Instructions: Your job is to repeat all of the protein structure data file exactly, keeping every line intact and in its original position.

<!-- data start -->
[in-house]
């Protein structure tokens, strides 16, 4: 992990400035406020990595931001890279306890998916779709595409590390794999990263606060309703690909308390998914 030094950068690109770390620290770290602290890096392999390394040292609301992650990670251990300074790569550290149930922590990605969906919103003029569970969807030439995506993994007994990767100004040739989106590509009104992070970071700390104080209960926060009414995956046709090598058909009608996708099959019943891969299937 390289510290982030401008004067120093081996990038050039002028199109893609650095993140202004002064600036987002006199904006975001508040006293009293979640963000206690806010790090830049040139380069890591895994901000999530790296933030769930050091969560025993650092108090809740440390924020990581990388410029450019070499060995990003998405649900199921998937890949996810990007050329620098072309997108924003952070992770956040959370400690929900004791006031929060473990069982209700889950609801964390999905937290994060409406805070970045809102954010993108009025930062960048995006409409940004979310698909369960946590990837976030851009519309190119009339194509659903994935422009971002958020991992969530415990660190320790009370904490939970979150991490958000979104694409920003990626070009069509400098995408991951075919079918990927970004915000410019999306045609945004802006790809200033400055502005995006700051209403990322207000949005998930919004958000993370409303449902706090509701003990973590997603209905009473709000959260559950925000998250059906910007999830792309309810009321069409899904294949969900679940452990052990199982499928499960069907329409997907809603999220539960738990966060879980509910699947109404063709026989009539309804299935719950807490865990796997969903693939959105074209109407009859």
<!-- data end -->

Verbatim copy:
[in-house]
């Protein structure tokens, strides 16, 4: 992990400035406020990595931001890279306890998916779709595409590390794999990263606060309703690909308390998914 030094950068690109770390620290770290602290890096392999390394040292609301992650990670251990300074790569550290149930922590990605969906919103003029569970969807030439995506993994007994990767100004040739989106590509009104992070970071700390104080209960926060009414995956046709090598058909009608996708099959019943891969299937 390289510290982030401008004067120093081996990038050039002028199109893609650095993140202004002064600036987002006199904006975001508040006293009293979640963000206690806010790090830049040139380069890591895994901000999530790296933030769930050091969560025993650092108090809740440390924020990581990388410029450019070499060995990003998405649900199921998937890949996810990007050329620098072309997108924003952070992770956040959370400690929900004791006031929060473990069982209700889950609801964390999905937290994060409406805070970045809102954010993108009025930062960048995006409409940004979310698909369960946590990837976030851009519309190119009339194509659903994935422009971002958020991992969530415990660190320790009370904490939970979150991490958000979104694409920003990626070009069509400098995408991951075919079918990927970004915000410019999306045609945004802006790809200033400055502005995006700051209403990322207000949005998930919004958000993370409303449902706090509701003990973590997603209905009473709000959260559950925000998250059906910007999830792309309810009321069409899904294949969900679940452990052990199982499928499960069907329409997907809603999220539960738990966060879980509910699947109404063709026989009539309804299935719950807490865990796997969903693939959105074209109407009859």